Didn’t you originally take over your grandfather’s shift, which was the night shift?
Yes. We went through some of the worst times in Scranton in the ’70s, when things were really bad. And this area was sort of, not the “red light” district, but it was called “The Strip,” on Lackawanna Avenue, and we had a lot of “entertainment” that used to come in, nightly. (Laughs) And I actually liked it. And another good thing about it was that I was able to go out at night. We would close, and by the time I cleaned up, all my friends who were out would already be loaded, and I’d be out there straight. There were a lot of after-hours bars back then. All of that just worked to make me want to stay here even more.
What do you still enjoy about it the most?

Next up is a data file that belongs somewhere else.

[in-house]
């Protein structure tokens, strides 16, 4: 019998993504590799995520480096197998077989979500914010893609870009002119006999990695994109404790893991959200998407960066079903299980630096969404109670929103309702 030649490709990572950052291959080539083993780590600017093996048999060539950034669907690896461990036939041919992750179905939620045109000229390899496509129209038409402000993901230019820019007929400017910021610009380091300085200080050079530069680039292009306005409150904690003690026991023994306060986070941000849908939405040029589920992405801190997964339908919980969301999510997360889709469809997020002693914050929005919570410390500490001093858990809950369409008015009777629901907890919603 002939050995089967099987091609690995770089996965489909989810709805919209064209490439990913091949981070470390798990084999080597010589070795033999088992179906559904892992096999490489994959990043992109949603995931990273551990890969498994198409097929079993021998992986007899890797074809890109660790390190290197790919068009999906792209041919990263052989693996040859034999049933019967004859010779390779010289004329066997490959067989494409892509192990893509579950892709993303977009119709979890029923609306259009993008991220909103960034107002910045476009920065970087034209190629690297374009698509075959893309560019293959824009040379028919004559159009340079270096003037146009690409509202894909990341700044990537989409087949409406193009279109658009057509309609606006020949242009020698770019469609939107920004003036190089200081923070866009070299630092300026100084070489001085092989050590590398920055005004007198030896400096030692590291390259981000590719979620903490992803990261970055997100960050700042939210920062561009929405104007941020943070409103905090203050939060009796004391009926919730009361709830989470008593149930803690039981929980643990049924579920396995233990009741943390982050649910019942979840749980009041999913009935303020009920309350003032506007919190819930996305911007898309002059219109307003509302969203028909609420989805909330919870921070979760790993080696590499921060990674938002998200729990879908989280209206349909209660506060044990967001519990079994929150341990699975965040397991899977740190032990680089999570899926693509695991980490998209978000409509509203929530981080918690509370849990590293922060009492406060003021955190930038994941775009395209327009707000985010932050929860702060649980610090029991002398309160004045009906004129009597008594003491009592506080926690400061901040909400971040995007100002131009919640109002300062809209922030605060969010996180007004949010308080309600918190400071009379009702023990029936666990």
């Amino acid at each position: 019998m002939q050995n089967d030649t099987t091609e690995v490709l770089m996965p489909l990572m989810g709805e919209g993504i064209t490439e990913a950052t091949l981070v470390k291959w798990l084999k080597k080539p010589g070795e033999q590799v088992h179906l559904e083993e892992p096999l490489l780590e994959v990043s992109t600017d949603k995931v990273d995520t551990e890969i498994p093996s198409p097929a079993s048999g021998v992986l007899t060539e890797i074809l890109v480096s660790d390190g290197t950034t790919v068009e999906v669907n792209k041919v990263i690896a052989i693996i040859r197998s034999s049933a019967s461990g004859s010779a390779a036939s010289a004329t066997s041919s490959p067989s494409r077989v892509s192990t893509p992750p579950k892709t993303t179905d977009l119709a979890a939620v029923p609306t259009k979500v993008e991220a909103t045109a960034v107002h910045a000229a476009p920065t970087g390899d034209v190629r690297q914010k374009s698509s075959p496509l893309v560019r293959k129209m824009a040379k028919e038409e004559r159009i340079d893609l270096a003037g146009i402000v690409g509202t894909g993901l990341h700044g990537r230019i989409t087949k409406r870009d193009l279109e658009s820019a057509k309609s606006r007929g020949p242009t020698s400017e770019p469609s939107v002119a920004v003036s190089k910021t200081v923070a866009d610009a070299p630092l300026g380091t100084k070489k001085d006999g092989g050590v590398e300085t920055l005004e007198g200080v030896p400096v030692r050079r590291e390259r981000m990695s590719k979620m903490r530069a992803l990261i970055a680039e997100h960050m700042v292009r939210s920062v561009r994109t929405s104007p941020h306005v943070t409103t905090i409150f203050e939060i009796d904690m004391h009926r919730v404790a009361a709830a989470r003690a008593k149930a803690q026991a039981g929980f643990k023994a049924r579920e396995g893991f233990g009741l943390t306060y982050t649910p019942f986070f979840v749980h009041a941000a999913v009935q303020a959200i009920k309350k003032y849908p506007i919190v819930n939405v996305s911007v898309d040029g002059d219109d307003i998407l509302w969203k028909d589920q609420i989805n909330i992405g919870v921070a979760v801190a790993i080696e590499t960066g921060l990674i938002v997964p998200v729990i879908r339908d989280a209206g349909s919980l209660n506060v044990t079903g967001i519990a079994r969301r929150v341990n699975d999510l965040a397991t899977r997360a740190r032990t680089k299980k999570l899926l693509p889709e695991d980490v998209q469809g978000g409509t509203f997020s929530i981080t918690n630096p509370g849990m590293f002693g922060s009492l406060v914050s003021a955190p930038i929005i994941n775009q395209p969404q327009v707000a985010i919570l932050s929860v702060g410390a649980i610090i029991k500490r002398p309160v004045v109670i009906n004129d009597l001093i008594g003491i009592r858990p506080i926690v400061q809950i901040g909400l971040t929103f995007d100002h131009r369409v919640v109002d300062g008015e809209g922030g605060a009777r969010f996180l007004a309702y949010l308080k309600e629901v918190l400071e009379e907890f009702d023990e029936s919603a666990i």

I can’t really say that I’ve had some bad days here. Generally, the people that come in every day — and there are actually people that come in every day — I like talking with them. I’m a talker. Baseball, politics … I’m the perfect person for this kind of business. A lot of times, you’ll get a business, and if they can’t deal with the public, they’re not going to make it. Whereas a guy like me, I love it.
Your cheeseburger was named one of the best in the country by NASCAR Illustrated and your hot dogs have been featured on Fox News. What is your favorite item on your own menu?
I eat hot dogs. I eat them all the time. And I have unbelievablely perfect cholesterol numbers. Good arteries. I guess I was born blessed. And everywhere I go, to any town I go to, if is see little hot dog joints, I’m there. I’ve got to try them out.